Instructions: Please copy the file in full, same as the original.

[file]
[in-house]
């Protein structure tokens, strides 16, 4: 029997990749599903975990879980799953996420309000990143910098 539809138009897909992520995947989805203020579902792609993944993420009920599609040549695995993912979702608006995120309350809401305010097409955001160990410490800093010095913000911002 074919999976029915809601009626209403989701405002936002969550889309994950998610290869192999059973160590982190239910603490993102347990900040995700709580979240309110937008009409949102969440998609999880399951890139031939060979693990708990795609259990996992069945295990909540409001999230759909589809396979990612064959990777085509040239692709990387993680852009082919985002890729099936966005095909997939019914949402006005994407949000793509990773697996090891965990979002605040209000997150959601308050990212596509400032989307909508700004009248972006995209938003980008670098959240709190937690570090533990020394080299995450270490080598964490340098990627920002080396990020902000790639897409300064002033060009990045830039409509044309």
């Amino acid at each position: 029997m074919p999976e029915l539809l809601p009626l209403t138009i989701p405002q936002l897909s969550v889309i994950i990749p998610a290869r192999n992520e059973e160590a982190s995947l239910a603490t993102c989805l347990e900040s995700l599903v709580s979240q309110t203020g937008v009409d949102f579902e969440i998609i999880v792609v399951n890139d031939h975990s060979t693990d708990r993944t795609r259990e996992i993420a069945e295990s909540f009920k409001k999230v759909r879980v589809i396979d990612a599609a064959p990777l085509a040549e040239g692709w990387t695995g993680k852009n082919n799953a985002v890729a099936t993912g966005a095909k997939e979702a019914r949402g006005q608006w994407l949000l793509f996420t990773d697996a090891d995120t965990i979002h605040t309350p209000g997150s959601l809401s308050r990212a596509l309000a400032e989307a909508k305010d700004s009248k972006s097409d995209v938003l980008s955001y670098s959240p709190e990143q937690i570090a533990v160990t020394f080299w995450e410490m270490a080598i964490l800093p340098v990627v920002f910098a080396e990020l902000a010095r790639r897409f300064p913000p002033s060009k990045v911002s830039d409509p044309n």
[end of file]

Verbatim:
[in-house]
């Protein structure tokens, strides 16, 4: 029997990749599903975990879980799953996420309000990143910098 539809138009897909992520995947989805203020579902792609993944993420009920599609040549695995993912979702608006995120309350809401305010097409955001160990410490800093010095913000911002 074919999976029915809601009626209403989701405002936002969550889309994950998610290869192999059973160590982190239910603490993102347990900040995700709580979240309110937008009409949102969440998609999880399951890139031939060979693990708990795609259990996992069945295990909540409001999230759909589809396979990612064959990777085509040239692709990387993680852009082919985002890729099936966005095909997939019914949402006005994407949000793509990773697996090891965990979002605040209000997150959601308050990212596509400032989307909508700004009248972006995209938003980008670098959240709190937690570090533990020394080299995450270490080598964490340098990627920002080396990020902000790639897409300064002033060009990045830039409509044309």
């Amino acid at each position: 029997m074919p999976e029915l539809l809601p009626l209403t138009i989701p405002q936002l897909s969550v889309i994950i990749p998610a290869r192999n992520e059973e160590a982190s995947l239910a603490t993102c989805l347990e900040s995700l599903v709580s979240q309110t203020g937008v009409d949102f579902e969440i998609i999880v792609v399951n890139d031939h975990s060979t693990d708990r993944t795609r259990e996992i993420a069945e295990s909540f009920k409001k999230v759909r879980v589809i396979d990612a599609a064959p990777l085509a040549e040239g692709w990387t695995g993680k852009n082919n799953a985002v890729a099936t993912g966005a095909k997939e979702a019914r949402g006005q608006w994407l949000l793509f996420t990773d697996a090891d995120t965990i979002h605040t309350p209000g997150s959601l809401s308050r990212a596509l309000a400032e989307a909508k305010d700004s009248k972006s097409d995209v938003l980008s955001y670098s959240p709190e990143q937690i570090a533990v160990t020394f080299w995450e410490m270490a080598i964490l800093p340098v990627v920002f910098a080396e990020l902000a010095r790639r897409f300064p913000p002033s060009k990045v911002s830039d409509p044309n």